Learning to Read in Home Sweet 'Homa

Closing the Teach For America Blogging Gap
Aug 02 2012

Clarification of Previous Post and Response to Gary Rubinstein

My previous post drew some negative attention, and I realized there were significant ambiguities in my meaning. The following is a response to Mr. Gary Rubinstein’s comments (read them here: http://garyrubinstein.teachforus.org/2012/07/31/what-they-teach-the-new-cms-about-public-vs-charter-schools/). Soon I will post a revision of the offending post that better expresses my thoughts and clarifies any misunderstandings.

Dear Mr. Rubinstein,

Thank you so much for your recent close reading and thoughtful criticism of my blog post entitled “It’s Not About You.” I’m a casual follower of your blog, and I really appreciate your fierce advocacy for students and education, though I don’t always agree with you. I’m more than a little shocked and embarrassed to find my own words a target for your critical lens, but I’m looking forward to the dialog. This reply is really long (sorry!), but I wanted to be as thorough as possible in my response. Incidentally, I didn’t realize my comments were disabled. I’m not exactly sure how to re-enable them.

I can see now that I did a really terrible job of expressing myself in that post. My purpose in writing it got totally lost behind some (truly) poorly written comments. I’d also like to add that this blog is meant only to reflect my own experiences. I’m not at all commenting on ALL charter schools or the experiences of ALL corps members, simply my experience of my own school community. My statements about my school were observations after having been here for two weeks. In fact, I had pretty negative and doubtful feelings about working at a charter school (having been influenced very much by your blog and others like yours as well as my own experiences with them) until I got here and met the teachers and students of my school. The students who are here during the summer by their own choice ARE working incredibly hard to put themselves on college-bound trajectories. The teachers here are extremely focused and energetic. I know there are plenty of charter schools out there where these things are not true as well as plenty of public schools where it is true. However, I just was describing my particular experience at a specific school so far.

Beyond that, the purpose of my blog was to describe a bad mindset I had BEFORE Institute. I was trying to own up to a savior complex I had when I was initially accepted to TFA (last November) and then show how my thinking had changed (mostly in May and June of this summer). I was attempting to be self-critical and vulnerable about an attitude I used to have that I’m no longer proud of. Yes, I had envisioned myself as being THE teacher who made a difference in the minds of my particular students, and it was very much about my own importance. I had resisted the idea of going to a charter school at first because I thought I would be less important. This was clearly wrongheaded. Now I understand that it’s just not about me at all. It’s about showing up and working really hard on behalf of students (hence the title “It’s Not About You”).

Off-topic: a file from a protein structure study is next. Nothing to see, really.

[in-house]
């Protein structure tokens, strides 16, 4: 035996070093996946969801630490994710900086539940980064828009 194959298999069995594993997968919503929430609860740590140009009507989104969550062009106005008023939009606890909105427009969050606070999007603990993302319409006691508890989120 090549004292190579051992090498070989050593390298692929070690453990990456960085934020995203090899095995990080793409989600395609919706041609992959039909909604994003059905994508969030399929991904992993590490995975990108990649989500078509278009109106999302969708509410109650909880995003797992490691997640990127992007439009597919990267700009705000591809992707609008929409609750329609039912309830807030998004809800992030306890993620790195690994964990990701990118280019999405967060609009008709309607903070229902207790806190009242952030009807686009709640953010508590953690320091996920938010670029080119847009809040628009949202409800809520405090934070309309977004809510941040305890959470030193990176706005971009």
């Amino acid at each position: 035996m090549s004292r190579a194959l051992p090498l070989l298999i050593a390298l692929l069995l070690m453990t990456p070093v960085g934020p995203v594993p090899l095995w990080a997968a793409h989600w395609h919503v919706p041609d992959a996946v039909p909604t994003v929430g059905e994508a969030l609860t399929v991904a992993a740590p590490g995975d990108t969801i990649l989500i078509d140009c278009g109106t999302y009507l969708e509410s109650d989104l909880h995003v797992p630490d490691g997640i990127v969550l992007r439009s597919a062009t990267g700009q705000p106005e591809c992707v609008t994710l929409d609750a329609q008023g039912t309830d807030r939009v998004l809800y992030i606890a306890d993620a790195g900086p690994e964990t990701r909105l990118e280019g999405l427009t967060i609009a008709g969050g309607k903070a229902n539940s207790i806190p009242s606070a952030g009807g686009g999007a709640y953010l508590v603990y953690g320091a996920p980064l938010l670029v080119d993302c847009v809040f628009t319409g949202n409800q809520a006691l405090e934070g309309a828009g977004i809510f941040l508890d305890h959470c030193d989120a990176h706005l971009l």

Finally, I try not to comment directly on Teach for America as an organization because I don’t think my perspective could accurately represent the thousands of people who are involved, but I think in this one instance I really should. At Institute every corps member was partnered with a faculty advisor who was a veteran teacher in the school district we were working in. My faculty advisor had taught in low-income public schools in Tulsa for 36 years. Veteran teachers observed us and gave us feedback every day and played major roles in our development as teachers. There were sessions dedicated to discussing the benefits and implications of building good relationships with veteran teachers and school communities, and TFA was constantly emphasizing respect and humility. At no point were they teaching us to dislike or disrespect public schools or the teachers who work so hard in them. At no point in my TFA experience have I been taught anything less than respect and appreciation for veteran teachers. In fact, so far in my TFA experience, we haven’t learned anything at all about charter schools vs. public schools. Everything I’ve learned about these topics has been from reading online (blogs like yours!) and personal experiences. Personally, I went to great public schools K through college, but my adopted brother went to a truly terrible charter school through middle school. In light of this, I think calling your post “What they teach the new CMs about public vs. charter schools” might be misleading.

Shortly I will post this response to your post as well as an edited version of “It’s Not About You” renamed “It’s Not About Me” on my own blog to better describe how my mindset changed. Thanks for helping me see the poor job I’d done representing myself (and TFA), and I look forward to continuing to read your blog.

Very truly,

Sam Walker

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Comfort the Afflicted, Afflict the Comfortable

Middle School

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